An easy ride on US-40 took me to the Super 8 Motel in Havre de Grace. There was a big supermarket next door and a microwave in the room. I fixed myself a nourishing supper and watched Game of Thrones before turning in.
Tuesday, the 29th of October was overcast and cool all day. Bicycles are not allowed on the US-40 bridge over the Susquehanna River on weekdays, but I could catch the local (Harford County) bus for only 50 cents and put my bike on the rack. I also caught a Cecil County bus to Elkton and saved myself a couple of dozen rolling miles on US-40. My friends El and Lydia were home when I arrived in New Castle. After chatting for hours, they took me to Casablanca, an authentic Moroccan restaurant. We stuffed ourselves on the seven courses, and still filled two shopping bags with leftovers. The red wine from the Bekaa Valley of Lebanon was not worth $30/bottle, but it went well with the feast.
Heavy rain was forecast for Halloween, so I chose to book an extra day early in Philadelphia. About 11:30 on the 30th, I said goodbye to Lydia and rode the 80 km to the Apple Hostel. I got in before the heavy rains. It was free pasta night at the hostel, so after running my laundry, I enjoyed rotini alla marinara with a Campo Viejo Garnacha.
One of the great things about hostelling is meeting interesting people. I sat next to Marcus Wilson, a talkative 62-year-old rheumatologist. He recalled marching in the Selma-Montgomery march in 1963. His mother was the Emergency Room physician at Saint Jude Hospital, where those wounded by the police and State troopers were brought in. Marcus was only nine. The march went by his school, so he and the others joined the march as they walked home that day. He is a dedicated researcher and told me that the hundreds of newspapers in the African-American press have been digitized in the NY Public Library in Harlem. They were largely ignored by the white readership, but I am sure that the Harlem Library resource will prove invaluable in the future. According to Marcus, almost everything was in those papers, including the comings and goings of anyone worth following.
Friday morning, I spent catching up odds and ends that needed a computer and drawing up a timeline for the backstory to Emily & Hilda. In the afternoon, I wrote the blog for 10 November. For Halloween, I watched the last two episodes of Game of Thrones. My American cultural education is now complete, and I can talk about winter coming with confidence. I’m looking forward to whatever George RR Martin is writing now. I hope it’s full of Arya Stark.
The thermometer kept falling all day and all night, so that All Saints’ Day 2019 never warmed up. This was the first day that I wore my new Arc’teryx puffy jacket and did not feel too warm. I walked to the Pennsylvania Convention Center to check out the venue for my presentation the next day. While I was there, I helped stuff bags and thus qualified as a volunteer. This entitled me to a neon-yellow Exposition T-shirt.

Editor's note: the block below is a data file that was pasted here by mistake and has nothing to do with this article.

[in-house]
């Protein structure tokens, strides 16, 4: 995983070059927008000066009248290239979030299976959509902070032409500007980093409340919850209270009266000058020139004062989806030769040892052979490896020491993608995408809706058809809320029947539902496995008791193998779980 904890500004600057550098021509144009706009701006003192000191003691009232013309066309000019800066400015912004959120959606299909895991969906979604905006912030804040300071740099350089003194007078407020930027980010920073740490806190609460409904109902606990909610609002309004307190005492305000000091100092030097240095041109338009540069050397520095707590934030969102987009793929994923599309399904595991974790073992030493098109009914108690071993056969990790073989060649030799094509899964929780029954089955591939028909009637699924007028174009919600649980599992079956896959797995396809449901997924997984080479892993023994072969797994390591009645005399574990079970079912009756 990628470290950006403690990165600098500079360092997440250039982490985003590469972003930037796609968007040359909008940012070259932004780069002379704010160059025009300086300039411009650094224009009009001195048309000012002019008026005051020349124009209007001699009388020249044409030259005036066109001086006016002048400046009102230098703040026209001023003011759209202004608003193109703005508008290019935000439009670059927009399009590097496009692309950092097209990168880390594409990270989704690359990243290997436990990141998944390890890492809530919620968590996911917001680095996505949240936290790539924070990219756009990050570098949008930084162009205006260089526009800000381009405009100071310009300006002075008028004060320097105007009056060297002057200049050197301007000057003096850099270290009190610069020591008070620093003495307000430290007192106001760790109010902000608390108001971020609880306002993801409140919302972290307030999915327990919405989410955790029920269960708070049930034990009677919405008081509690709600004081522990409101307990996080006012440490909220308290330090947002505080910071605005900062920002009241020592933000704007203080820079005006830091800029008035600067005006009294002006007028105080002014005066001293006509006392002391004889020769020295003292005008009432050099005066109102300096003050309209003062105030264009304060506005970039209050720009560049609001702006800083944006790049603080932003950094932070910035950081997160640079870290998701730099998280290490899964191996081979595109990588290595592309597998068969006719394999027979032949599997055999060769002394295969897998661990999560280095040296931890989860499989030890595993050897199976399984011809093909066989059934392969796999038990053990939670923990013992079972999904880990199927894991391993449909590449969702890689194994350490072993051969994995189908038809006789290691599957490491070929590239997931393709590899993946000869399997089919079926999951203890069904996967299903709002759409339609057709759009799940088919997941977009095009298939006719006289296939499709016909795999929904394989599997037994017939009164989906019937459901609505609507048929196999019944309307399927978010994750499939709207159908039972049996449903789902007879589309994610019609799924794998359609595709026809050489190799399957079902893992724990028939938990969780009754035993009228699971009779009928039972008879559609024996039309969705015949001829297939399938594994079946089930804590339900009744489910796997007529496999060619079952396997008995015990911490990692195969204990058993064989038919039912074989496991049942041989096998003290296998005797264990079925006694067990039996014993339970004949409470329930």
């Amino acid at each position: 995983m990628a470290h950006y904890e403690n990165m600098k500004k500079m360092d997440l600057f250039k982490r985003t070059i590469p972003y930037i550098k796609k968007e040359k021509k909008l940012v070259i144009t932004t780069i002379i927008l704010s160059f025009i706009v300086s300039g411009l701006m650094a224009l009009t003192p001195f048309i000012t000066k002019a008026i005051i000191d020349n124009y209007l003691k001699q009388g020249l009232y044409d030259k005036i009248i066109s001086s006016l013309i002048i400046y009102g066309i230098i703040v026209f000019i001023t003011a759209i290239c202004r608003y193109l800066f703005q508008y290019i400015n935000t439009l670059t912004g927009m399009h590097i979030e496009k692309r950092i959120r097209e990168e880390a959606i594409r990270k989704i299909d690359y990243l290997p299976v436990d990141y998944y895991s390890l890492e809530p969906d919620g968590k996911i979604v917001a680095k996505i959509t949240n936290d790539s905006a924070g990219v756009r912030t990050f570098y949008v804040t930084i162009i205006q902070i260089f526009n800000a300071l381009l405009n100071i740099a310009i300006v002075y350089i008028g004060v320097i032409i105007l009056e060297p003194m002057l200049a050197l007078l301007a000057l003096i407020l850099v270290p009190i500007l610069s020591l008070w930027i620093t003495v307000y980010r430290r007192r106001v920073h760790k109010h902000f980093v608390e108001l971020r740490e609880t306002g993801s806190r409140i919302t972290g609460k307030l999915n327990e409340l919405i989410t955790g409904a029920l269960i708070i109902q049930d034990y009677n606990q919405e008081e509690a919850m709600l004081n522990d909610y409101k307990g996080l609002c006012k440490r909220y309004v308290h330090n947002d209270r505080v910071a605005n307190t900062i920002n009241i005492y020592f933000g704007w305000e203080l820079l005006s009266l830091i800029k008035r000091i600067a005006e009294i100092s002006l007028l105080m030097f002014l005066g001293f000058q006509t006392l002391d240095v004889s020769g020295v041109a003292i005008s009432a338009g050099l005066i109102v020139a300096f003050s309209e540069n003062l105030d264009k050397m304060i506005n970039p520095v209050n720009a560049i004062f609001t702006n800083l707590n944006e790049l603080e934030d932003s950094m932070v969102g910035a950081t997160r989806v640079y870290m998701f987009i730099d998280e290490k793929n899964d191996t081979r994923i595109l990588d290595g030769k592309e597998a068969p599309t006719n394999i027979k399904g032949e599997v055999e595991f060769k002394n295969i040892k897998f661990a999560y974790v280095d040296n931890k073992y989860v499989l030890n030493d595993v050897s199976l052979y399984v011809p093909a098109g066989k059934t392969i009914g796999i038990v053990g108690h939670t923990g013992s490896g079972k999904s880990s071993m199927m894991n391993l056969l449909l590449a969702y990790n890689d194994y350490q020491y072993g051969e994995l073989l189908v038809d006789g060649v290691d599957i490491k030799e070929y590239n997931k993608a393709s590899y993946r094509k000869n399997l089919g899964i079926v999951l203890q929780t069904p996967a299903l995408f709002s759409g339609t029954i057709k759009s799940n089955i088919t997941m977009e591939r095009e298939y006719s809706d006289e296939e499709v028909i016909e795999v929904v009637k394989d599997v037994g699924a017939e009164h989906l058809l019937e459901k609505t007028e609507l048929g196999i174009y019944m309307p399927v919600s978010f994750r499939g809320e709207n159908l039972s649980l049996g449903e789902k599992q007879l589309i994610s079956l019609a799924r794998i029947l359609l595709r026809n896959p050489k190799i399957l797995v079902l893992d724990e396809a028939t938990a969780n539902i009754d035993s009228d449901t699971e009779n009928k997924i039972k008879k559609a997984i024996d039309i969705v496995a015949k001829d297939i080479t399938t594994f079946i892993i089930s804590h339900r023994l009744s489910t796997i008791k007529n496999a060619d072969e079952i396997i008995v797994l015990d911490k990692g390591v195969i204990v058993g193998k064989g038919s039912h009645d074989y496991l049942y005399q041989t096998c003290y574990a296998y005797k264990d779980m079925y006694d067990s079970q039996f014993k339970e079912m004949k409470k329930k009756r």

The setup for the seminars (which we call presentations in other contexts) was all very familiar, so after chatting with the audiovisual technician and checking to see if Bina, the organizer, had anything else for me, I walked to Panera Bread for lunch. My friend, Matt Butterman, media man for the Philadelphia Bicycle Exposition, joined me there about 16:30. We worked on our respective writing projects until evening. After supper at the Anastasia Seafood (excellent), we bade each other good night at the corner of 9th and Walnut.
Saturday, the 2nd of November, I decided to wear street clothes rather than bicycle kit for my presentation, but I wore bike shoes. In the morning, Matt gave me a perimeter tour of the exhibition area, before leaving me to interview presenters for his media releases. Between us we passed out all but three bookmarks for the book Emily & Hilda, coming out in December. Next year, I will print fewer business cards but more bookmarks. There was much interest and excitement about a novel featuring bicyclists.
The presentation went very well as far as I could tell. The two-dozen people there asked great questions – the sort of questions that showed an understanding of the presentation but carried the conversation in new directions.
After the Expo closed at 17:00, I took my heavy yellow backpack back to my room, then returned to join Matt and his son Alex for dinner. We walked to a new place, the Butcher’s Smokehouse, which featured Southern cooking. As I gnawed my pork rib and slurped my collard greens, I expected a Virginia politician to walk in and make a speech.
The Expo party at the UBahn night club featured a line out the door, so I retrieved my bike from Matt’s room and rode back to the hostel. As I expected on a Saturday night, I no longer had the room to myself. All the beds were occupied. I turned my watch back to Standard time and slept.
On Sunday over breakfast, I downloaded the manuscript that my editor had sent me overnight. Kerry’s first comment was that there were over 200 instances of the word “now.” I spent 1 ½ hours checking those before shutting down the computer and riding to the Exposition. I saw my first ice puddles of the year in the shady alleys near the hostel. Did I mention that winter is coming?
At the Expo, I passed out 100 business cards or so, which were well received. In the afternoon, I sought out an interesting seminar to attend. Russ Roca and Laura Crawford presented on how to be a “moderately successful You-Tuber.” This is something that I know I will need to learn, so I found it helpful.
I found their blog, pathlesspedaled, even more helpful. I swapped cards after the presentation and got permission to use some of their material as guest posts on Freewheeling Freelancer. Laura remembered me from our correspondence about US Bicycle Route 90. She is the USBRS Coordinator for the ACA.
After the Exposition, I dropped my stuff off and returned. This time, Matt, Alex and I walked to Maggiano’s. I was ready to turn in early but did not get in until 22:35.
Monday, the 4th, I was up at 07:00 and out the door by 09:15. It promised to be a sunny, pleasant day, but with headwinds all day. I covered 62 km on my way to Aberdeen. In Wilmington, Delaware, I would start retracing my path. I passed the Amtrak Station and decided to jump on the Crescent and return to Charlottesville. The train ticket cost much less than a night in Aberdeen and the trains from there and Washington.
The Crescent arrived on time at 20:54. I parked the bicycle at home at 21:17.
It felt good to be back, but I already wondered where to ride next. Stay tuned.
Until next time,
Smooth roads and tailwinds,
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Jon…thank you for this wonderful blog! Why write fiction when you can write “true life” experiences with such panache!! Keep it up, my friend….stay warm and safe! ~ Jan
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Dear Jan — Thank you for your kind words. Fiction is in the soul of a writer. I must do both.